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Mohammad Bin Salman Partying Like King Carol A La 1938

By Mark Melin. Originally published at ValueWalk.

What is taking place in Saudi Arabia – a campaign of mass arrests of Saudi royals that is roiling the local elite with reverberations being felt worldwide – is actually part of a pattern of disruption. Crown Prince Mohammad Bin Salman (MBS), 32, previously shocked the established ruling order before through surprising economic and foreign policy moves. But the latest represents the most violent actions yet taken against the nation’s establishment. The question is, with one prince lying dead after a shootout with Saudi authorities, to what extent does the bold move serve political purposes?


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Mohammad Bin Salman has been taking radical steps to transform Saudi society

Coming off last month’s Riyadh Future Investment Initiative conference, MBS’s vision to move the religiously hardline nation towards a more “moderate” brand of Islam was on display. The crown prince is further attempting to radically transform the economy, moving away from its traditional dependence on energy while liberalizing its culture.

But that is not the only area where the young royal has been brandishing his attempts to remake the kingdom. He took a notably hardline with Qatar, resulting in upsetting the traditional calm among Gulf Cooperation Council (GCC) states. This comes amid a bloody war in Yemen against a reputed Iranian-backed military force that has left more than 10,000 dead, according to the United Nations.

But this weekend’s surprise crackdown among Saudi elite is the most dramatic move yet, one that is raising questions about the prince’s true motivations.

Mohammad Bin Salman compared to Vladimir Putin

The charges against 11 princes, four current and numerous former ministers include money laundering, bribery, extortion and taking advantage of public office for personal gain, a Saudi official told Reuters. A newly created anti-corruption committee has authority to seize assets at home and abroad even before investigative results are known.

The events surrounding the Saudi crackdown are dripping with suspicious intrigue to the point that a spy novelist could not have dreamed up a better outcome.

Asserting that Saudi Arabia was in the midst of a corruption crackdown, security forces were dispatched to arrest Prince Abdul Aziz bin Fahd. They engaged in a gun battle with the prince’s security detail, killing him, a death that came as news that a helicopter crash near Yemen also killed Saudi Prince Mansour bin Muqrin, the cause of which has yet to be determined.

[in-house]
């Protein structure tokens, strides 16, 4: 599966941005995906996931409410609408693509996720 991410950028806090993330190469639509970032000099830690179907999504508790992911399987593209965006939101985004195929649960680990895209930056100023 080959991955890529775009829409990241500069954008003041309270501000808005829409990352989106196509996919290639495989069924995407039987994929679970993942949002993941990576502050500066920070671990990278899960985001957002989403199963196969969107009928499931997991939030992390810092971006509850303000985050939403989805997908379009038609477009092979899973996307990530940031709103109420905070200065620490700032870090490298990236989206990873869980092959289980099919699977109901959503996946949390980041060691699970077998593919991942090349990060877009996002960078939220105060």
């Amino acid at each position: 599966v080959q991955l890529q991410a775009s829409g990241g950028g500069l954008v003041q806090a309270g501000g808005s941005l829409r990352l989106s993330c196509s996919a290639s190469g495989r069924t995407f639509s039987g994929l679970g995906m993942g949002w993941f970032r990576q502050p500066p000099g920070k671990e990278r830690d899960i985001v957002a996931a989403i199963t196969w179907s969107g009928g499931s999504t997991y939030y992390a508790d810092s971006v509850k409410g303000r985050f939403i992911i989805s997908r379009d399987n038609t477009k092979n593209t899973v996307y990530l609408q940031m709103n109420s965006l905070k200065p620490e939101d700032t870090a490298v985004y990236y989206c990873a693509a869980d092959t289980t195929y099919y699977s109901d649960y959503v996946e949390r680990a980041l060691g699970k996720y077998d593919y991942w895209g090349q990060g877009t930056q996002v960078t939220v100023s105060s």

The corruption arrests have included that of high-profile Prince Al-Waleed bin Talal, reputed to be the richest Arab with a net worth of near $20 billion. The grandson of former Saudi King Ibn Saud and grandson of Riad Al Solh, Lebanon’s first prime minister, he also is the founder and chief executive officer of the Kingdom Holding Company, an investment trust with numerous high profile holdings including Citigroup, 21st Century Fox and Twitter. He is being held with other royals at the Ritz Carlton in Riyadh, which is serving as a five-star jail.

Looking at the royal gyrations, RBC’s Helima Croft, global head of commodity strategy, thinks Al-Waleed bin Talal is the shiny object. To her, the detention of Prince Mutaib bin Abdullah may have more profound internal political implications. Mutaib was in charge of the Saudi Arabian National Guard, which has been historically deployed to put down internal uprisings and he was the “clear favorite” of King Abdullah to succeed on the throne, but “MBS blocked Mutaib’s path to power.”

“While MBS’ supporters insist that Saturday’s move had absolutely nothing to do with staving off a coup and maintain that it was entirely about eradicating corruption, detaining Mutaib does also seemingly serve a broader power consolidation agenda,” Croft wrote in a Sunday research piece titled “Saudi Arabia: Move Fast and Break Things.” She notes that with private airstrips closed on Saturday, “more high-level arrests may be looming.”

Thus far, local reaction has been muted. But prominent Saudi columnist Jamal Kashoggi, while applauding the anti-corruption campaign in a Washington Post opinion piece, also noted MBS is “imposing very selective justice” and compared Saudi leadership to that of Russia’s Vladimir Putin.

Mohammad Bin Salman was recently affiliated with the Paradise Papers, which exposed questionable tax practices.

It was just reported recently that Prince Abdul Aziz, son of King Fahd, died of his wounds shortly after the exchange of fire with security forces “resisting arrest”, as was common in Hungary under the days of King Carol who killed members of the Iron Guard while they “were fleeing”.

This follows the recent dowing of a helicopter killing several Saudi royals – another favorite tactic of regimes of old and the topic of speculation among the deaths of some famous people such as Fritz Todt, the Duke of Kent, Leslie Howard, Subash Chandra Bose, and Wladyslaw Sikorski who all died in suspicious airplane crashes during that era, with manyproposingg theories that continue to this very day.

Mohammad Bin Salman

The post Mohammad Bin Salman Partying Like King Carol A La 1938 appeared first on ValueWalk.

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